By Kevin Price
This column originally appeared at Examiner.com.
People are making comparisons between the current debt crisis – in which the US is going to tell the world it will no longer be paying its bills – with the ones in 1995 and 1996, in which then President Bill Clinton and Speaker of the House Newt Gingrich were involved in a stalemate over the budget. In the earlier cases we had a scenario in which the federal government had a forced “shutdown” in which all but “essential” government programs were brought to a temporary halt. It was bad PR for both sides, but had little long term impact on the ability of the government to conduct its business. That is NOT the case in 2011.
Early this year Speaker Boehner and his Republican majority in Congress had their opportunity. The 112th Congress, which the GOP majority was propelled to power because of untold numbers of Tea Party activists, was only able to obtain $80 billion in cuts in the most recent budget. In the opinion of this writer, the Republicans who voted for that budget have morally obligated themselves to support the debt ceiling. After all, that budget package is what raised the debt to such high levels. The power was in the House. Speaker Boehner should have then applied the tactics of Speaker Gingrich to get what his caucus – and the American people – clearly wanted. It would have been uncomfortable for days, but not apocalyptic for months and possibly years. It is the epitome of hypocrisy to be opposed to the debt ceiling increase, yet to have added to the debt that created our current crisis. That is exactly what the GOP caucus did with their Democrat colleagues. The Republicans are not victims of the debt crisis, they are co-conspirators and their poor handling of the situation has us on the brink of financial ruin.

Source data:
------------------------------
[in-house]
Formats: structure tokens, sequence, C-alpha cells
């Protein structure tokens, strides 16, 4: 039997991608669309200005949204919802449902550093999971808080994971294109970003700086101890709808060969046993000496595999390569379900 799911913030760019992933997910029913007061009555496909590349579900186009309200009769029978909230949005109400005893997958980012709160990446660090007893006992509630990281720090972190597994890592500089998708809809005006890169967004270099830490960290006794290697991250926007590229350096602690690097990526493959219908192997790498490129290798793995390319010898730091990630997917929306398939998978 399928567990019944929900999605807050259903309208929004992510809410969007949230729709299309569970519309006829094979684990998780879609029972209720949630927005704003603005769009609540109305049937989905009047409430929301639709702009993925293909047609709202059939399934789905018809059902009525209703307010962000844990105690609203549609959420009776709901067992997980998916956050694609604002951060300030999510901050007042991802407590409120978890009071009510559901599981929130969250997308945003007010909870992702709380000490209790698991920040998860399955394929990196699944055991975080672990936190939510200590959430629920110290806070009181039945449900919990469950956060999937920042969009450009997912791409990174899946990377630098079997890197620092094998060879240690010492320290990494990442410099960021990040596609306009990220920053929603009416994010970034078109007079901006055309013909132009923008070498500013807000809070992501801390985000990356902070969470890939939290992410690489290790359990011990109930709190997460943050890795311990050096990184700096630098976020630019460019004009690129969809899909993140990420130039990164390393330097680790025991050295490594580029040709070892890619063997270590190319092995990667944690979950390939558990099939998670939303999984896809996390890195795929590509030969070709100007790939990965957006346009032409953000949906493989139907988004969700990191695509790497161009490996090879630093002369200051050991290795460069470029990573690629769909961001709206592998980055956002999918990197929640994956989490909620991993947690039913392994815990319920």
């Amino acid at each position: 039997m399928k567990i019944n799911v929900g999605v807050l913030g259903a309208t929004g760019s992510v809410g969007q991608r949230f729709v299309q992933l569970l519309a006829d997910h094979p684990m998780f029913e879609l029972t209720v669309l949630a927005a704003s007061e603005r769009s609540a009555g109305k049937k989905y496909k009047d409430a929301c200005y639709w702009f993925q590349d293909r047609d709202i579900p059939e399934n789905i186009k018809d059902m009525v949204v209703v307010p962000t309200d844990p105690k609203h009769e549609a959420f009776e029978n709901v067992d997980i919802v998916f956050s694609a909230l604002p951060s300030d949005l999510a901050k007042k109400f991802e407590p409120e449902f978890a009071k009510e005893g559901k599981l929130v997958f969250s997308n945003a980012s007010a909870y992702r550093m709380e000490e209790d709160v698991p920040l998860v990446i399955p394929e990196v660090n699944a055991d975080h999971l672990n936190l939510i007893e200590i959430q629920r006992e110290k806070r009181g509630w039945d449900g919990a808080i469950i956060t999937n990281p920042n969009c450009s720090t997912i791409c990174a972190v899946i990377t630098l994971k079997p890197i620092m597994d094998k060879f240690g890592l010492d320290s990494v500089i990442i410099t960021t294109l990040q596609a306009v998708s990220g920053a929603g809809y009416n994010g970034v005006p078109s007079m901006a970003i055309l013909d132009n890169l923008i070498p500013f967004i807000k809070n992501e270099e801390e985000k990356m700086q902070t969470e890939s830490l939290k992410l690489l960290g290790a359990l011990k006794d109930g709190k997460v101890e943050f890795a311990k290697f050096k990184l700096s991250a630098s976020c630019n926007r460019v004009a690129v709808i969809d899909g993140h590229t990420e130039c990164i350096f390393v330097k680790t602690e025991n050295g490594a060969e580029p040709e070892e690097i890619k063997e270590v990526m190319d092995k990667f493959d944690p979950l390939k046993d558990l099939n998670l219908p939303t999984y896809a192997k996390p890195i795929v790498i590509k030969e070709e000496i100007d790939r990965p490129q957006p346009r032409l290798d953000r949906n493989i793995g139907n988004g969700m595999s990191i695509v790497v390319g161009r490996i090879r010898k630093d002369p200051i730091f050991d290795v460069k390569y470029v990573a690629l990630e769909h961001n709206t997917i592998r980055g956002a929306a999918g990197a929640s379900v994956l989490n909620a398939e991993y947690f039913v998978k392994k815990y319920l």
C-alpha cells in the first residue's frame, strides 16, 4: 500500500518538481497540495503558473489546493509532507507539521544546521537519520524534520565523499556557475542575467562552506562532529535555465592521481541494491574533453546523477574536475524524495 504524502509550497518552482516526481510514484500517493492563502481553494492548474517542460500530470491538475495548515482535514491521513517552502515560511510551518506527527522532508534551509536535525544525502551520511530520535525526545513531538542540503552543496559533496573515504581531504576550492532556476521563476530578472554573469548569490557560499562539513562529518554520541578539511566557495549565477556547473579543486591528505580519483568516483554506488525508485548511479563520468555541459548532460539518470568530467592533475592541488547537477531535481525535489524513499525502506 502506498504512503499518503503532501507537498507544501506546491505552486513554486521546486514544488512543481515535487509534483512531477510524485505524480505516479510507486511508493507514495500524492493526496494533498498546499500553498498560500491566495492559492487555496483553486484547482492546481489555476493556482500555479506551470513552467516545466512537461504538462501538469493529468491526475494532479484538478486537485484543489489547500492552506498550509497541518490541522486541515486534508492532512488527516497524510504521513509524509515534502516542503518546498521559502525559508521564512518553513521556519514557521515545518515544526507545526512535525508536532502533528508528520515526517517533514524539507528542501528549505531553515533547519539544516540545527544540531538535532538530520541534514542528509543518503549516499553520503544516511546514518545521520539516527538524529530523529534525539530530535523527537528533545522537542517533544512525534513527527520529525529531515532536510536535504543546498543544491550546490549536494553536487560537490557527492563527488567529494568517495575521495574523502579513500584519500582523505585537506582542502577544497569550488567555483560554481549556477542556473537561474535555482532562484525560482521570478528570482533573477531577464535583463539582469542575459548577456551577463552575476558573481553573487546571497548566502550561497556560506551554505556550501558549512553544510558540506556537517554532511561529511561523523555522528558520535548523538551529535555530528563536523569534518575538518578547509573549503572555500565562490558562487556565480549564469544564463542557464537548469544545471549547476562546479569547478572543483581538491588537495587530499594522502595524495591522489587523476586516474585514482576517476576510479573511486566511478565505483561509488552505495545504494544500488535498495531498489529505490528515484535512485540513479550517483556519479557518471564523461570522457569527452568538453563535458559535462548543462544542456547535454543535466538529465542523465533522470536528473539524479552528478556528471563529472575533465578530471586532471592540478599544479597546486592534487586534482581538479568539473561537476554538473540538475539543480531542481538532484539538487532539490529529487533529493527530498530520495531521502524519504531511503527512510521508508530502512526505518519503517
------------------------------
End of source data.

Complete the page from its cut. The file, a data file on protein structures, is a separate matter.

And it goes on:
The Economist magazine notes that even a technical default can be damaging and uses history to create understanding, noting “America’s only known instance of outright default (other than refusing to repay debts in gold in 1933) occurred in 1979 when the Treasury failed to redeem $122m of Treasury bills on time. It blamed unprecedentedly high interest from small investors, a delay in raising the debt ceiling and a word-processing-equipment failure. Although it repaid the money and a penalty to boot, a later study by Terry Zivney, now of Ball State University, and Richard Marcus of the University of Wisconsin-Milwaukee found it caused a 60-basis-point interest-rate premium on some federal debt. Today that would cost $86 billion a year or 0.6% of GDP, a hefty penalty for something so avoidable” (emphasis added).
Recently I was on the nationally syndicated show, “News and Views” discussing this situation and tried to explain what this crisis could mean to the American people. The public display of lack of confidence – or competence — by those in government to the debt crisis would be the equivalent of having a crediting agency living in the home of a family and learning in advance that every income earner lost their job and they have no collateral to draw on to borrow more money through a difficult time. That family would begin to see an immediate challenge in getting loans and (at least) would have to pay higher interest.
It is time for both parties to stop this dangerous course and get the debt ceiling raised and to do it without tax increases. For Republicans who are acting particularly injured by a crisis they created by not holding the budget line before, I hope they learned the lesson. I would also admonish them to “Go and sin no more!” We cannot expect the Democrats, who have made their intentions perfectly clear, which is widespread socialism, to protect the taxpayers.